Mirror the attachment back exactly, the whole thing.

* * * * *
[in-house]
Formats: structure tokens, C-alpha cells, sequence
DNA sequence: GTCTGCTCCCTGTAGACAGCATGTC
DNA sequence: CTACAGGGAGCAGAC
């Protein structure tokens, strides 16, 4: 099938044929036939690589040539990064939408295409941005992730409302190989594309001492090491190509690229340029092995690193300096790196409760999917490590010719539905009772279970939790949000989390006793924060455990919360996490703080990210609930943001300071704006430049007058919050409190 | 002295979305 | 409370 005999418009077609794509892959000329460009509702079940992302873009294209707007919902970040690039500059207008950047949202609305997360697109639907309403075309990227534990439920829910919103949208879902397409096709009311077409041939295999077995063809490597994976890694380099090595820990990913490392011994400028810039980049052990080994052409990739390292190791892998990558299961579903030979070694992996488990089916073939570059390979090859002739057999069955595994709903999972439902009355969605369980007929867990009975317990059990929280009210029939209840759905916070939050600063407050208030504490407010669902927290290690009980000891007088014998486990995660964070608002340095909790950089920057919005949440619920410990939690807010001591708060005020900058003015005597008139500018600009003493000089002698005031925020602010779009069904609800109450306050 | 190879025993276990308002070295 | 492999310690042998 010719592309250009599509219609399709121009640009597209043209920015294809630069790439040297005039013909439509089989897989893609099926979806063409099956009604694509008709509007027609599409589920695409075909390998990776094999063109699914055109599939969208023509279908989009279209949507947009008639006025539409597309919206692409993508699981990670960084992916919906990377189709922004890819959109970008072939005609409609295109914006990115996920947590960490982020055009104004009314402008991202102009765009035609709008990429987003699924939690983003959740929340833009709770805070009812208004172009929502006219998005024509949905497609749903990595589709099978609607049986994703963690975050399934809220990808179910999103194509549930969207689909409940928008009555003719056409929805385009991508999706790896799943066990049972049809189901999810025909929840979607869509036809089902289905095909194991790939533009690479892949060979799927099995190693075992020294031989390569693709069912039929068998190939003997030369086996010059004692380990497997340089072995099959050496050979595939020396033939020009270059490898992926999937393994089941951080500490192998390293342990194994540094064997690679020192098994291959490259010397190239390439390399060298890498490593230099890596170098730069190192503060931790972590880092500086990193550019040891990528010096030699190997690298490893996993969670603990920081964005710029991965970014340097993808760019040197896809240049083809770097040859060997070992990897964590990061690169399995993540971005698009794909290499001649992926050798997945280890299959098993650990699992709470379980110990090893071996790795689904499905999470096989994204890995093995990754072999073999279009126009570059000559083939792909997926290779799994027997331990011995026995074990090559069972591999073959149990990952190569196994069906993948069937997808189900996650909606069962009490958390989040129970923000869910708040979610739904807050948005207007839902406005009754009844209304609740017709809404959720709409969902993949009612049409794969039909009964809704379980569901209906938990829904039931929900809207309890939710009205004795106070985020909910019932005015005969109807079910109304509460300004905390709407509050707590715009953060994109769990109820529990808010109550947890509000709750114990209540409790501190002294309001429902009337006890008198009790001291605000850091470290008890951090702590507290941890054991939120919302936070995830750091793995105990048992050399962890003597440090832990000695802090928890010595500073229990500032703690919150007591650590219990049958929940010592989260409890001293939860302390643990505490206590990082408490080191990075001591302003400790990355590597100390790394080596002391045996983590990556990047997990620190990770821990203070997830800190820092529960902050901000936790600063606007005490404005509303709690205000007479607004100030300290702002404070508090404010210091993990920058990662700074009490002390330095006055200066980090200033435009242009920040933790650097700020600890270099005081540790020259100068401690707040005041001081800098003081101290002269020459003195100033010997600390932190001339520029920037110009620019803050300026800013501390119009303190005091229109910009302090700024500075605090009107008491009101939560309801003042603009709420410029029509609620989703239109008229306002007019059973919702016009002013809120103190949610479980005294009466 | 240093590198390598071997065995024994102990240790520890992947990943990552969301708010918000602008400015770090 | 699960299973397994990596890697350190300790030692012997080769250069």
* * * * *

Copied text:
[in-house]
Formats: structure tokens, C-alpha cells, sequence
DNA sequence: GTCTGCTCCCTGTAGACAGCATGTC
DNA sequence: CTACAGGGAGCAGAC
């Protein structure tokens, strides 16, 4: 099938044929036939690589040539990064939408295409941005992730409302190989594309001492090491190509690229340029092995690193300096790196409760999917490590010719539905009772279970939790949000989390006793924060455990919360996490703080990210609930943001300071704006430049007058919050409190 | 002295979305 | 409370 005999418009077609794509892959000329460009509702079940992302873009294209707007919902970040690039500059207008950047949202609305997360697109639907309403075309990227534990439920829910919103949208879902397409096709009311077409041939295999077995063809490597994976890694380099090595820990990913490392011994400028810039980049052990080994052409990739390292190791892998990558299961579903030979070694992996488990089916073939570059390979090859002739057999069955595994709903999972439902009355969605369980007929867990009975317990059990929280009210029939209840759905916070939050600063407050208030504490407010669902927290290690009980000891007088014998486990995660964070608002340095909790950089920057919005949440619920410990939690807010001591708060005020900058003015005597008139500018600009003493000089002698005031925020602010779009069904609800109450306050 | 190879025993276990308002070295 | 492999310690042998 010719592309250009599509219609399709121009640009597209043209920015294809630069790439040297005039013909439509089989897989893609099926979806063409099956009604694509008709509007027609599409589920695409075909390998990776094999063109699914055109599939969208023509279908989009279209949507947009008639006025539409597309919206692409993508699981990670960084992916919906990377189709922004890819959109970008072939005609409609295109914006990115996920947590960490982020055009104004009314402008991202102009765009035609709008990429987003699924939690983003959740929340833009709770805070009812208004172009929502006219998005024509949905497609749903990595589709099978609607049986994703963690975050399934809220990808179910999103194509549930969207689909409940928008009555003719056409929805385009991508999706790896799943066990049972049809189901999810025909929840979607869509036809089902289905095909194991790939533009690479892949060979799927099995190693075992020294031989390569693709069912039929068998190939003997030369086996010059004692380990497997340089072995099959050496050979595939020396033939020009270059490898992926999937393994089941951080500490192998390293342990194994540094064997690679020192098994291959490259010397190239390439390399060298890498490593230099890596170098730069190192503060931790972590880092500086990193550019040891990528010096030699190997690298490893996993969670603990920081964005710029991965970014340097993808760019040197896809240049083809770097040859060997070992990897964590990061690169399995993540971005698009794909290499001649992926050798997945280890299959098993650990699992709470379980110990090893071996790795689904499905999470096989994204890995093995990754072999073999279009126009570059000559083939792909997926290779799994027997331990011995026995074990090559069972591999073959149990990952190569196994069906993948069937997808189900996650909606069962009490958390989040129970923000869910708040979610739904807050948005207007839902406005009754009844209304609740017709809404959720709409969902993949009612049409794969039909009964809704379980569901209906938990829904039931929900809207309890939710009205004795106070985020909910019932005015005969109807079910109304509460300004905390709407509050707590715009953060994109769990109820529990808010109550947890509000709750114990209540409790501190002294309001429902009337006890008198009790001291605000850091470290008890951090702590507290941890054991939120919302936070995830750091793995105990048992050399962890003597440090832990000695802090928890010595500073229990500032703690919150007591650590219990049958929940010592989260409890001293939860302390643990505490206590990082408490080191990075001591302003400790990355590597100390790394080596002391045996983590990556990047997990620190990770821990203070997830800190820092529960902050901000936790600063606007005490404005509303709690205000007479607004100030300290702002404070508090404010210091993990920058990662700074009490002390330095006055200066980090200033435009242009920040933790650097700020600890270099005081540790020259100068401690707040005041001081800098003081101290002269020459003195100033010997600390932190001339520029920037110009620019803050300026800013501390119009303190005091229109910009302090700024500075605090009107008491009101939560309801003042603009709420410029029509609620989703239109008229306002007019059973919702016009002013809120103190949610479980005294009466 | 240093590198390598071997065995024994102990240790520890992947990943990552969301708010918000602008400015770090 | 699960299973397994990596890697350190300790030692012997080769250069």